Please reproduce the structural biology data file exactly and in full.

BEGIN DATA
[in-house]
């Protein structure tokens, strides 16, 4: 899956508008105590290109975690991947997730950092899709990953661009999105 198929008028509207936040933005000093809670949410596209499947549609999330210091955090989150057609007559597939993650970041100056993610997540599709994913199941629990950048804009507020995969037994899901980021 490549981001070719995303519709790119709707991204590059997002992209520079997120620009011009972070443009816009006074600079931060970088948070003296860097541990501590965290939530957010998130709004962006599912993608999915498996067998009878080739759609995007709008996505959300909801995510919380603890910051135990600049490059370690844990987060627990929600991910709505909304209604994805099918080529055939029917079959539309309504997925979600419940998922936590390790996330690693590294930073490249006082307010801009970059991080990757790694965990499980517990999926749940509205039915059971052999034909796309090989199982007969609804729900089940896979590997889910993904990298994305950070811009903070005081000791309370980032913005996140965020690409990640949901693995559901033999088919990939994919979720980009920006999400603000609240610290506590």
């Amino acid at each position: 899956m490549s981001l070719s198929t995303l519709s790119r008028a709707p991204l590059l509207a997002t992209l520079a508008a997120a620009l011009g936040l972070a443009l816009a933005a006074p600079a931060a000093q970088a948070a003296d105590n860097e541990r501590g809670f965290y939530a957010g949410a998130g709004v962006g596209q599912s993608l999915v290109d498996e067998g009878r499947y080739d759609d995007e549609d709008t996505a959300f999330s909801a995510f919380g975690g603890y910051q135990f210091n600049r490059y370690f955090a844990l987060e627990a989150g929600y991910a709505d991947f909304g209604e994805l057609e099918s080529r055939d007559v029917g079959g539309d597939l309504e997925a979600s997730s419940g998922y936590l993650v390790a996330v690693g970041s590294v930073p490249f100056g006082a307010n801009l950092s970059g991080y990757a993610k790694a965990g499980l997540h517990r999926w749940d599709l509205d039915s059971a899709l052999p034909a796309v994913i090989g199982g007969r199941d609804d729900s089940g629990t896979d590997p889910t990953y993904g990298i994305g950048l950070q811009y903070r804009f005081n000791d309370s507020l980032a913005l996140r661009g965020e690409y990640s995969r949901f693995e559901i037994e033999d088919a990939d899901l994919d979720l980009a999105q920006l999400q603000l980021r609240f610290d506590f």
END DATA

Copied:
[in-house]
């Protein structure tokens, strides 16, 4: 899956508008105590290109975690991947997730950092899709990953661009999105 198929008028509207936040933005000093809670949410596209499947549609999330210091955090989150057609007559597939993650970041100056993610997540599709994913199941629990950048804009507020995969037994899901980021 490549981001070719995303519709790119709707991204590059997002992209520079997120620009011009972070443009816009006074600079931060970088948070003296860097541990501590965290939530957010998130709004962006599912993608999915498996067998009878080739759609995007709008996505959300909801995510919380603890910051135990600049490059370690844990987060627990929600991910709505909304209604994805099918080529055939029917079959539309309504997925979600419940998922936590390790996330690693590294930073490249006082307010801009970059991080990757790694965990499980517990999926749940509205039915059971052999034909796309090989199982007969609804729900089940896979590997889910993904990298994305950070811009903070005081000791309370980032913005996140965020690409990640949901693995559901033999088919990939994919979720980009920006999400603000609240610290506590």
């Amino acid at each position: 899956m490549s981001l070719s198929t995303l519709s790119r008028a709707p991204l590059l509207a997002t992209l520079a508008a997120a620009l011009g936040l972070a443009l816009a933005a006074p600079a931060a000093q970088a948070a003296d105590n860097e541990r501590g809670f965290y939530a957010g949410a998130g709004v962006g596209q599912s993608l999915v290109d498996e067998g009878r499947y080739d759609d995007e549609d709008t996505a959300f999330s909801a995510f919380g975690g603890y910051q135990f210091n600049r490059y370690f955090a844990l987060e627990a989150g929600y991910a709505d991947f909304g209604e994805l057609e099918s080529r055939d007559v029917g079959g539309d597939l309504e997925a979600s997730s419940g998922y936590l993650v390790a996330v690693g970041s590294v930073p490249f100056g006082a307010n801009l950092s970059g991080y990757a993610k790694a965990g499980l997540h517990r999926w749940d599709l509205d039915s059971a899709l052999p034909a796309v994913i090989g199982g007969r199941d609804d729900s089940g629990t896979d590997p889910t990953y993904g990298i994305g950048l950070q811009y903070r804009f005081n000791d309370s507020l980032a913005l996140r661009g965020e690409y990640s995969r949901f693995e559901i037994e033999d088919a990939d899901l994919d979720l980009a999105q920006l999400q603000l980021r609240f610290d506590f």